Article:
On-Farm Research Grants
On-Farm Research Grants provide opportunities for agriculture professionals working directly with farmers and ranchers on sustainable agriculture efforts.
September: On-Farm Research Grant Calls for Proposals are released.
December: On-Farm Research Grants are due.
March: On-Farm Research Grants are awarded.
How to Conduct Research on Your Farm or Ranch
Southern SARE has long supported farmers in their efforts to conduct new and innovative sustainable agriculture production practices. In 2002, On-Farm Research Grants were authorized to provide opportunities for those ag professionals working directly with farmers and ranchers on sustainable ag efforts.
Emphasizing relationship building between researcher and farmer, On-Farm Research Grants have no pre-proposal requirements, nor are applicants asked to demonstrate specific outcomes in an intensive way.
Preparing Your Grant Proposal
Want to learn more about submitting On-Farm Research Grants?
This video contains an overview of the On-Farm Research Grant program and includes information on preparing and submitting your proposal.
On-Farm Research Grant proposals must meet the following basic requirements in order to be considered for funding:
- The proposed project focuses on sustainable agriculture practices and techniques to address a particular on-farm issue.
- Applicants must work directly with farmers/ranchers in their profession.
- Applicants must identify at least one farmer/rancher cooperator in the proposed project, and the work must be conducted on farm (either on the cooperator’s farm, or on a research farm with the cooperator’s involvement).
- The farmer/rancher cooperator’s primary occupation must be farming or ranching or they are a part-time producer. They run their own farm alone or with family or partners and have at $1,000 of documented annual income from their operation, as defined by USDA. SSARE also considers proposals with indigenous farmer cooperators who produce for community food systems. These enterprises may be an eligible farmer cooperator where the production activity has an annual value of at least $1,000, but products are not sold due to cultural factors.
- The proposed project satisfies the requirements of allowable expenses.
- An outreach component is identified in the proposal.
Who Can Apply?
Agricultural professionals who currently and regularly work with farmers and ranchers are eligible to apply for On-Farm Research Grants. These can be extension specialists; university researchers; government agencies, such as NRCS; NGOs; community organizations; or other groups or individuals, such as ag consultants. An applicant may only submit one proposal per grant cycle.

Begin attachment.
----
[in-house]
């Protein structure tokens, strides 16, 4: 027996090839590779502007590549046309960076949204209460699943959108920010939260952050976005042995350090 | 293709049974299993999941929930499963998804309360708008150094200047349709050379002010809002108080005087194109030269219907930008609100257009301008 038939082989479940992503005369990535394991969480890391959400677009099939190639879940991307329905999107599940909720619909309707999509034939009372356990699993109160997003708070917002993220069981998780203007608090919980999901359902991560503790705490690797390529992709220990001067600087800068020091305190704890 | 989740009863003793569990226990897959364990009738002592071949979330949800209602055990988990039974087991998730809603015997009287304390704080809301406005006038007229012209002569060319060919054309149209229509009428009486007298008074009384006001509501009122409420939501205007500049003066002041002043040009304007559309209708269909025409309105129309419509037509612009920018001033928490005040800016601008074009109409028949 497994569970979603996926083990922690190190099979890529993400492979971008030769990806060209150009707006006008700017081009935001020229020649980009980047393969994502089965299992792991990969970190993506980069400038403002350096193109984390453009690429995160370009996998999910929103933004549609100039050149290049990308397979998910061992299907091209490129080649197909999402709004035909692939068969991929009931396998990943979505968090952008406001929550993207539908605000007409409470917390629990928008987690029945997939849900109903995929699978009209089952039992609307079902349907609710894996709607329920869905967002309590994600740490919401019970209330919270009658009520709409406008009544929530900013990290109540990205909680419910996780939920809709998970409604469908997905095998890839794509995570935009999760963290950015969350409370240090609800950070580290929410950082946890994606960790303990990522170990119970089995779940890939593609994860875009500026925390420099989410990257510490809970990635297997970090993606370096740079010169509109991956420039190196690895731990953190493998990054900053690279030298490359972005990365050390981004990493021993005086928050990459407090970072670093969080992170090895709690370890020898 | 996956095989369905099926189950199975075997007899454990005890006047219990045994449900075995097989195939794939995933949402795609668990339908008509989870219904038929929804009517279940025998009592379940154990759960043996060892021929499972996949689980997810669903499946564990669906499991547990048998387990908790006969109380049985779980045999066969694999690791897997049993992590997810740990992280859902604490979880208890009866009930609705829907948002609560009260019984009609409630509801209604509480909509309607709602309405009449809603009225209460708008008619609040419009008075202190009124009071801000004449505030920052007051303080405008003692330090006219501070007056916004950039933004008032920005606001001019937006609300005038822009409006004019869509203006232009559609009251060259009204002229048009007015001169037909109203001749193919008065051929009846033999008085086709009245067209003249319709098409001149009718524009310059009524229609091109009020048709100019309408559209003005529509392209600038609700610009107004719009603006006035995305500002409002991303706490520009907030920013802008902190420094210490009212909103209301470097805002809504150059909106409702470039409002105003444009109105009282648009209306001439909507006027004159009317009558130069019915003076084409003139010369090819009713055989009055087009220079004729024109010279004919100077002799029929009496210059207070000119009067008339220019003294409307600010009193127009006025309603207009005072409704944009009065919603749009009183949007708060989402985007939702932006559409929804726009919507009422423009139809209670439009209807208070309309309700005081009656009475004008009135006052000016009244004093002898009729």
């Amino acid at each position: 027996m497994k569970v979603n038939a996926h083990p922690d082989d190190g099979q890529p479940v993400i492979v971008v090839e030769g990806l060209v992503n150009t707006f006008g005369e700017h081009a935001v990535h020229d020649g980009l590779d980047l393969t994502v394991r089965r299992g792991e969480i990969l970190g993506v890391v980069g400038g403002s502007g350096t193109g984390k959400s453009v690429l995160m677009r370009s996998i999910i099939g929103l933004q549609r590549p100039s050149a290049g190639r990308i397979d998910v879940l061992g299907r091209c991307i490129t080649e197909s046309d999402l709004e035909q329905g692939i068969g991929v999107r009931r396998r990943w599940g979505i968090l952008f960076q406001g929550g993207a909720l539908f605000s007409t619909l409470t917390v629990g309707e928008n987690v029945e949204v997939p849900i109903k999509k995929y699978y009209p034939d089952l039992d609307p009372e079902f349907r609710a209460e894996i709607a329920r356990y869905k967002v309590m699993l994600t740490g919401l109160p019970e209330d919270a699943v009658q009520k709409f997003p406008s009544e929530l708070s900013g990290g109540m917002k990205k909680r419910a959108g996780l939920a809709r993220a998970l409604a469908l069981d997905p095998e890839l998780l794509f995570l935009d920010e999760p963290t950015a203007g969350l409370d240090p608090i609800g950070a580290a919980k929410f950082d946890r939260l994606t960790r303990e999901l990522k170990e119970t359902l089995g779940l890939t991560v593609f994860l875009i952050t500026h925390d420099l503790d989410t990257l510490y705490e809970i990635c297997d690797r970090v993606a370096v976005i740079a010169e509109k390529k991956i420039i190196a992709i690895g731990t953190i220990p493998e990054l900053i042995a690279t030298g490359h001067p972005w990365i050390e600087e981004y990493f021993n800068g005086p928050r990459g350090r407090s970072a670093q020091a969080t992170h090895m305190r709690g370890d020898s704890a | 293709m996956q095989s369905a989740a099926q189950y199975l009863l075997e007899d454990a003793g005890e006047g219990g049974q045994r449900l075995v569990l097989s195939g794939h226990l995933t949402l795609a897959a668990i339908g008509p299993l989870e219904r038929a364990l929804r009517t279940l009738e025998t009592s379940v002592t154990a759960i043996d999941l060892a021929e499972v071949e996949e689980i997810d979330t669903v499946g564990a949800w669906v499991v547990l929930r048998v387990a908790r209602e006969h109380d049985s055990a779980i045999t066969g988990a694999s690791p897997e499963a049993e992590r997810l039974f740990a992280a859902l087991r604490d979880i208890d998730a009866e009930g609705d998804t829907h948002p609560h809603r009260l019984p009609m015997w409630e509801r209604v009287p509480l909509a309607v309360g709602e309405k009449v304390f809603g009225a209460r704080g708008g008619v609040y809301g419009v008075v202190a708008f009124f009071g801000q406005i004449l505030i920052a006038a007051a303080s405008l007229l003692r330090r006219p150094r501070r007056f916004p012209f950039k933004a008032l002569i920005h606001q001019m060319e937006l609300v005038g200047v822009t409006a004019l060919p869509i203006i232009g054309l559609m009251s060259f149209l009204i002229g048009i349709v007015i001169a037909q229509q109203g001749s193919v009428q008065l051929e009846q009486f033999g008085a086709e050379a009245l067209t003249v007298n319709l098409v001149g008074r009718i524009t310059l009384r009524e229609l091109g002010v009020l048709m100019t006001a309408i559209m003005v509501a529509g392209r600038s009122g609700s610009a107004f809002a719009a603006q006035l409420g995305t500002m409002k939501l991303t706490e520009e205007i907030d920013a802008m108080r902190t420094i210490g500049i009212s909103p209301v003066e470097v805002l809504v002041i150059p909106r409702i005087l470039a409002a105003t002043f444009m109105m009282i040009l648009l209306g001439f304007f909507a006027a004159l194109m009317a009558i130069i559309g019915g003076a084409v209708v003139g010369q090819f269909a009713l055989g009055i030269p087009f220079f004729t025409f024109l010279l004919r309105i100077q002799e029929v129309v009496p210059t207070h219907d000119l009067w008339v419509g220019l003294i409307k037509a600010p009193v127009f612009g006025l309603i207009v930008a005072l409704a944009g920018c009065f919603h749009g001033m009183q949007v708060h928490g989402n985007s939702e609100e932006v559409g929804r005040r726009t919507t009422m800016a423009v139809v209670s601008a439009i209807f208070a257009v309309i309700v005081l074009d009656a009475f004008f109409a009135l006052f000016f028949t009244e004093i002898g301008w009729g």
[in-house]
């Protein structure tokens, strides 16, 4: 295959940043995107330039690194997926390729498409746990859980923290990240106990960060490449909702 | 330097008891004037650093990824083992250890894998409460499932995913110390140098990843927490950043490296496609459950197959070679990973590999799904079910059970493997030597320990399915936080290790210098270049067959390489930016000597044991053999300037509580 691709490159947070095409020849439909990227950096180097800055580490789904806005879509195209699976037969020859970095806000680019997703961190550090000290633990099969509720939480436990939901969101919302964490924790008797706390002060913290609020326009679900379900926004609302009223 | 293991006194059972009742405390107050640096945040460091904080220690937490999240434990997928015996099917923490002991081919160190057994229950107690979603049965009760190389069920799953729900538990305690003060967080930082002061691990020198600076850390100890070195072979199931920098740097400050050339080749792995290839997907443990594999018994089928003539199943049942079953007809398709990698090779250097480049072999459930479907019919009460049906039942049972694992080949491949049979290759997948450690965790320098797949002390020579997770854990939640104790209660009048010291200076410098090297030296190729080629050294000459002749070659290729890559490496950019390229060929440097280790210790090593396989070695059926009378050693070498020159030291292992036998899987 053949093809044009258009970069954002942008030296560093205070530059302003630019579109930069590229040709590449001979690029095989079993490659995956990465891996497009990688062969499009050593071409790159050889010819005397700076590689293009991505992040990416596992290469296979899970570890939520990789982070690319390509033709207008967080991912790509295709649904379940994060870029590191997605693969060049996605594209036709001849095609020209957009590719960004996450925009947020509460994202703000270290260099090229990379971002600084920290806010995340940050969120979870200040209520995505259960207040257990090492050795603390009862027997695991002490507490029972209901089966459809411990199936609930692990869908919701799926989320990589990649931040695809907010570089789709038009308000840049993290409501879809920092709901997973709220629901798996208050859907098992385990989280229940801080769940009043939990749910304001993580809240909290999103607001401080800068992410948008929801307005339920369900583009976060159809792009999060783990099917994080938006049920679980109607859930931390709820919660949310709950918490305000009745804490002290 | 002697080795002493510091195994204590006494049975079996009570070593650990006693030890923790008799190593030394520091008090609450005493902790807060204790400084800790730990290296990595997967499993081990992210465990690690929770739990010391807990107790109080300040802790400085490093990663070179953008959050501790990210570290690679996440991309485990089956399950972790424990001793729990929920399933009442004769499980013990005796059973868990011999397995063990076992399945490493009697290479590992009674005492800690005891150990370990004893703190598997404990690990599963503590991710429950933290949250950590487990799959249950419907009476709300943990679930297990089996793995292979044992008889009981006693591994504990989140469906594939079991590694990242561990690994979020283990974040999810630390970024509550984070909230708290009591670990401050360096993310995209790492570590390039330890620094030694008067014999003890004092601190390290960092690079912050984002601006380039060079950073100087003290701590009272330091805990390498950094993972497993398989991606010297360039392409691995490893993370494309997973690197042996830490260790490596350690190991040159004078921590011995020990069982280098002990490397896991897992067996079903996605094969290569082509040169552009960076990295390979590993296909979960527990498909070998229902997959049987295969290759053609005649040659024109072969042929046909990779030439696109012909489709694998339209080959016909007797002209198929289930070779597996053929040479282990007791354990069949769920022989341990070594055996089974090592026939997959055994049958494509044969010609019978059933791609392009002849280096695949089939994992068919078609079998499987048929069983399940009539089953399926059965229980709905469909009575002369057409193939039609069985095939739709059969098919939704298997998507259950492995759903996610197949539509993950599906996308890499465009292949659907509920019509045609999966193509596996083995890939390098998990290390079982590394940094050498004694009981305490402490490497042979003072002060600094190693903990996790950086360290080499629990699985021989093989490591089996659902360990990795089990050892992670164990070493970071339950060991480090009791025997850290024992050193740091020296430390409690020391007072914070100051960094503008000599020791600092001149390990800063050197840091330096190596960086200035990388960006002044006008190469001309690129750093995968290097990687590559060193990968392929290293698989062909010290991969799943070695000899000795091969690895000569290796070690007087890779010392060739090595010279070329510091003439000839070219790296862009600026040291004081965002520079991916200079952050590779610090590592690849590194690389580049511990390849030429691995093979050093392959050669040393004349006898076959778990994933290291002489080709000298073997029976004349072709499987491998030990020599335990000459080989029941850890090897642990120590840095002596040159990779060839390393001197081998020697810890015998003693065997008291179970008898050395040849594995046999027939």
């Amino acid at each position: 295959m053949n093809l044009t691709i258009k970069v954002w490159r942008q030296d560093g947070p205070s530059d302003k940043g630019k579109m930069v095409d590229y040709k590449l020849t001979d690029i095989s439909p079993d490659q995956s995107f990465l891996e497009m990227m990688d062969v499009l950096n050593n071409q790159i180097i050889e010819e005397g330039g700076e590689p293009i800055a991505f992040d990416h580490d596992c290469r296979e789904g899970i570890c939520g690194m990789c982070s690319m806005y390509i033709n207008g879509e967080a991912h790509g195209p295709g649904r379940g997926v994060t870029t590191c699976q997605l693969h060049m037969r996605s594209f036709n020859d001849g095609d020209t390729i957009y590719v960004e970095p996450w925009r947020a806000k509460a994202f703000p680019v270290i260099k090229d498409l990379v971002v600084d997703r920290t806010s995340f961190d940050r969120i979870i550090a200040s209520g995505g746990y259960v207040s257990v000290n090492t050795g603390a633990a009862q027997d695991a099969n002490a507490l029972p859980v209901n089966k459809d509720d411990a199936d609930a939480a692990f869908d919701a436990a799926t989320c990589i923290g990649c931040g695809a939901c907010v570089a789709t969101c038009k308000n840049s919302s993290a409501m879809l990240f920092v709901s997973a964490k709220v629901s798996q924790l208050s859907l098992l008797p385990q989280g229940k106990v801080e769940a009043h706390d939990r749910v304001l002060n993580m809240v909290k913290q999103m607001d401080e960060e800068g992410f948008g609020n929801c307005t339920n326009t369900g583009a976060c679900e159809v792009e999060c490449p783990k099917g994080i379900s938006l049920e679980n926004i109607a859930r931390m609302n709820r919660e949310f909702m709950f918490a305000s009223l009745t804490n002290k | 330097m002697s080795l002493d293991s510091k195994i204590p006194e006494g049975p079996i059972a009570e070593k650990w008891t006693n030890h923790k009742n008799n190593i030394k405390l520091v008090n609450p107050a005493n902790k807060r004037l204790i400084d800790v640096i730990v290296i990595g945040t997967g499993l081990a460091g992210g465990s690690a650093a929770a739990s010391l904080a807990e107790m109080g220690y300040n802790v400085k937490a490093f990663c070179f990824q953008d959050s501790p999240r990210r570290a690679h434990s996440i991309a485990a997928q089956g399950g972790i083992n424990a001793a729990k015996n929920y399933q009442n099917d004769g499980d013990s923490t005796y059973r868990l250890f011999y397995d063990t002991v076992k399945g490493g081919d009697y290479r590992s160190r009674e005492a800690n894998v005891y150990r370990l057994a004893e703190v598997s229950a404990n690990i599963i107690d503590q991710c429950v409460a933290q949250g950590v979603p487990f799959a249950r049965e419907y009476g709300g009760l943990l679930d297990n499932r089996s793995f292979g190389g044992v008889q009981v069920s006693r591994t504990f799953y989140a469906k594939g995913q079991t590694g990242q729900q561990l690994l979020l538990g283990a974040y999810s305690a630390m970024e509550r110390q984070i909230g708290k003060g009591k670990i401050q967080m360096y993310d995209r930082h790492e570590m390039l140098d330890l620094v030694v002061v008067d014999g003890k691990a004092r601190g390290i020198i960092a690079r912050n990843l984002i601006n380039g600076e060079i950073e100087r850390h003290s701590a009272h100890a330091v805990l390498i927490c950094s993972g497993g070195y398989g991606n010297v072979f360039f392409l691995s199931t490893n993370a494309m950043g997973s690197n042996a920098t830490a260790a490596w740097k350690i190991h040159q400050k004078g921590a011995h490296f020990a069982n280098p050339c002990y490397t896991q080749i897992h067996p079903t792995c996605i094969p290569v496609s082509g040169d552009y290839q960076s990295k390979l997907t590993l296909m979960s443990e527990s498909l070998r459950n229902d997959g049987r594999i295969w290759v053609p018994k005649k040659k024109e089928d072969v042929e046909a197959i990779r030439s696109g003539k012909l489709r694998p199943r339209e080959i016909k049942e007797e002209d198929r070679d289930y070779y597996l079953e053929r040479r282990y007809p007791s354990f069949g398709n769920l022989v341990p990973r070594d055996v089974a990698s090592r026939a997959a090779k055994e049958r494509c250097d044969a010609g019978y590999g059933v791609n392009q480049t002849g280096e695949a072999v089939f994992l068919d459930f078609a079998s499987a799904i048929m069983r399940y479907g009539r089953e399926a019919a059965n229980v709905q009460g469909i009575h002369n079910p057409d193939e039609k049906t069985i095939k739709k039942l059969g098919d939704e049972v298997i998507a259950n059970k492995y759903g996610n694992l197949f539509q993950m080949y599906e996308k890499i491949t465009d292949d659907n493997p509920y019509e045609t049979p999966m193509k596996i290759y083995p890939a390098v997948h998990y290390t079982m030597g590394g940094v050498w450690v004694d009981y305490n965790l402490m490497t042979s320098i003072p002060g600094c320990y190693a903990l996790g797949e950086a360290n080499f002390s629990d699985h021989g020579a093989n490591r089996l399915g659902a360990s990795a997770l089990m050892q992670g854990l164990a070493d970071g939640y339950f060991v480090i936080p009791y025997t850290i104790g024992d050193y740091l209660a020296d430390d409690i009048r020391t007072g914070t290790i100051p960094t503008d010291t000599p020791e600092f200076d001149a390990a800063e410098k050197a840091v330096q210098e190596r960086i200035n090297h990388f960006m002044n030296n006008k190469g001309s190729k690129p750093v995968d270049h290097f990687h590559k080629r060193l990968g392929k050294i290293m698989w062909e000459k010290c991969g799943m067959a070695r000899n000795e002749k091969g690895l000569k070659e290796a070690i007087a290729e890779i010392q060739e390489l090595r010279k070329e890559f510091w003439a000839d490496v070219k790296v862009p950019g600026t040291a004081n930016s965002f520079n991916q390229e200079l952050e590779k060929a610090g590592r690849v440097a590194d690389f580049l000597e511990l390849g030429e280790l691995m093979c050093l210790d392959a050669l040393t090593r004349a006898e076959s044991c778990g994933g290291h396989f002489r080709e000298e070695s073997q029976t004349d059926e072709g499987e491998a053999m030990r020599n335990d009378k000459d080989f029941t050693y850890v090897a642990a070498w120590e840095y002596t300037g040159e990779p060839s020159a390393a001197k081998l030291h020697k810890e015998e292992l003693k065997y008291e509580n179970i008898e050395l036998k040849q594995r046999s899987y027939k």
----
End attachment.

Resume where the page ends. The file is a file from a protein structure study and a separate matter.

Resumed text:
On-Farm Research Grants are not open to farmers.
On-Farm Research Grant Calls for Proposals open September and grants are awarded in February the following calendar year. On-Farm Research Grant project maximums are $30,000 for two-year projects. It is difficult to extrapolate useable, replicable, practicable data from one-year research.
On-Farm Research Grant funds may be used for the following purposes:
- Costs of sampling and sample analysis. This can include in-field data collection or lab data analysis.
- Renting equipment needed for the project. The rental must not extend beyond the project’s timetable.
- Materials and supplies needed for the project. The materials and supplies must remain within the scope of the project and be a reasonable request relative to the research being conducted. An example would be the amount of seed needed relative to the size of the research plots.
- Travel needed for the project, which can include lodging, mileage and meals. The travel must relate to the project’s goals/activities.
- Hiring labor needed to effectively conduct and complete the project within the proposed timetable. This can include hiring farmer/rancher labor beyond normal farming duties. Hired labor must remain within the scope of the project and be a reasonable salary request.